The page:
DNA microarray in search of new drug targets for myasthenia gravis

Tali Feferman, Revital Aricha, Renuka Menon, Miriam C. Souroujon, Sonia Berrih-Aknin, Sara Fuchs

Research output: Chapter in Book/Report/Conference proceedingConference contributionpeer-review


DNA microarray technology was used to identify new potential drug targets for myasthenia gravis (MG), to delineate genes involved in the pathogenesis of the disease and to possibly target their protein products for immunotherapy. In this study we compared the gene expression in lymph node cells (LNC) and muscles of rats with experimental autoimmune MG (EAMG) to those of control, healthy rats. Of the genes that were found to be deregulated in EAMG, we chose to elaborate on two gene systems: (a) The chemokine IFN-γ-inducible protein 10 (IP-10, CXCL10), and its receptor (CXCR3) and (b) phosphodiesterases.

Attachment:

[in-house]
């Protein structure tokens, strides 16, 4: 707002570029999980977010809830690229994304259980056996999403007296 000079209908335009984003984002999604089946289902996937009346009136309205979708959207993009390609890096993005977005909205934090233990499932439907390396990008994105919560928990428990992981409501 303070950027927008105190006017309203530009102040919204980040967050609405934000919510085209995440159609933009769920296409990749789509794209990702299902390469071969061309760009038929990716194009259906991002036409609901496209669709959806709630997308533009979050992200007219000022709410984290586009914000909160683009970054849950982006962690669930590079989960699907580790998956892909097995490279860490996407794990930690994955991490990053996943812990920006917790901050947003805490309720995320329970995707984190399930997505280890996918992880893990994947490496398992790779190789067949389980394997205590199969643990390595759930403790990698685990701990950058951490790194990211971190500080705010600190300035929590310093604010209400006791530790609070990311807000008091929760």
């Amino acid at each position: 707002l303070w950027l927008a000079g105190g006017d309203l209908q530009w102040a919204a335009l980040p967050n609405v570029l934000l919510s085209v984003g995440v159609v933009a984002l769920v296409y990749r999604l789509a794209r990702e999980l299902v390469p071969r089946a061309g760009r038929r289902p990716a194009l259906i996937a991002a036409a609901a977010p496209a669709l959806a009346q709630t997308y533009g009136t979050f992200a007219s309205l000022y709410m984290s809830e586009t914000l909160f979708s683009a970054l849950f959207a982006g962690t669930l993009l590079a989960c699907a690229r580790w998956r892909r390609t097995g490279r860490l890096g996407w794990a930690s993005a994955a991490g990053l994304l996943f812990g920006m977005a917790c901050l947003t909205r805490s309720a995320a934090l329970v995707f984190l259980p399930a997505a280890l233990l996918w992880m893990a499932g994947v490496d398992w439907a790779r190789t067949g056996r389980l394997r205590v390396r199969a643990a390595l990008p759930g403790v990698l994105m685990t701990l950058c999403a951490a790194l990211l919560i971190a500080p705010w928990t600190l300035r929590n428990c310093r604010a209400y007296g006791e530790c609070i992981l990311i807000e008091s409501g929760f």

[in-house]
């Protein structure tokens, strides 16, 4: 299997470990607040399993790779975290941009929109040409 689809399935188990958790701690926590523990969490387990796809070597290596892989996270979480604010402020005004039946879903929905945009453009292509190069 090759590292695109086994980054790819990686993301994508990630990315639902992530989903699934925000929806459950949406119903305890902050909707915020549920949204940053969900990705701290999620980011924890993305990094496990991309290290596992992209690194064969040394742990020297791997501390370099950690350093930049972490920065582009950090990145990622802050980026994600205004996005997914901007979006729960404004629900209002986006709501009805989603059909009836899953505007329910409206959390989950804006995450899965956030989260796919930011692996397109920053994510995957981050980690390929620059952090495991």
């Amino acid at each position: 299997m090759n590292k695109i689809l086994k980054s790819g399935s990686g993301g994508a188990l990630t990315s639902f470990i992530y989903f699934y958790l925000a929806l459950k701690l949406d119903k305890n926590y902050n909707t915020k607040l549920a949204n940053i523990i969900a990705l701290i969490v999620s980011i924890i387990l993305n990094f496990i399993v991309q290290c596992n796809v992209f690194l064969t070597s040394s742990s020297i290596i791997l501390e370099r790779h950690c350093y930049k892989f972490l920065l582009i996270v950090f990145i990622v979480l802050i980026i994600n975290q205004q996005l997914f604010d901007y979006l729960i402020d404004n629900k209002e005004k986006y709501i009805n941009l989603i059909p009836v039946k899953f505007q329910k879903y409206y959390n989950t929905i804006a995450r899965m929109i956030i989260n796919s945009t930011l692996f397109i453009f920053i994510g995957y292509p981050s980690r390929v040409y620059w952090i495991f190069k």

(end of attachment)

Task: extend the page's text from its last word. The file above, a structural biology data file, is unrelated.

Original languageEnglish
Title of host publicationAutoimmunity, Part C The Mosaic of Autoimmunity
PublisherBlackwell Publishing Inc.
Number of pages7
ISBN (Print)1573316628, 9781573316620
StatePublished - Jun 2007

Publication series

NameAnnals of the New York Academy of Sciences
ISSN (Print)0077-8923
ISSN (Electronic)1749-6632


  • Autoimmunity
  • Chemokines
  • Combined therapy
  • DNA microarray
  • Myasthenia gravis
  • Phosphodiesterase


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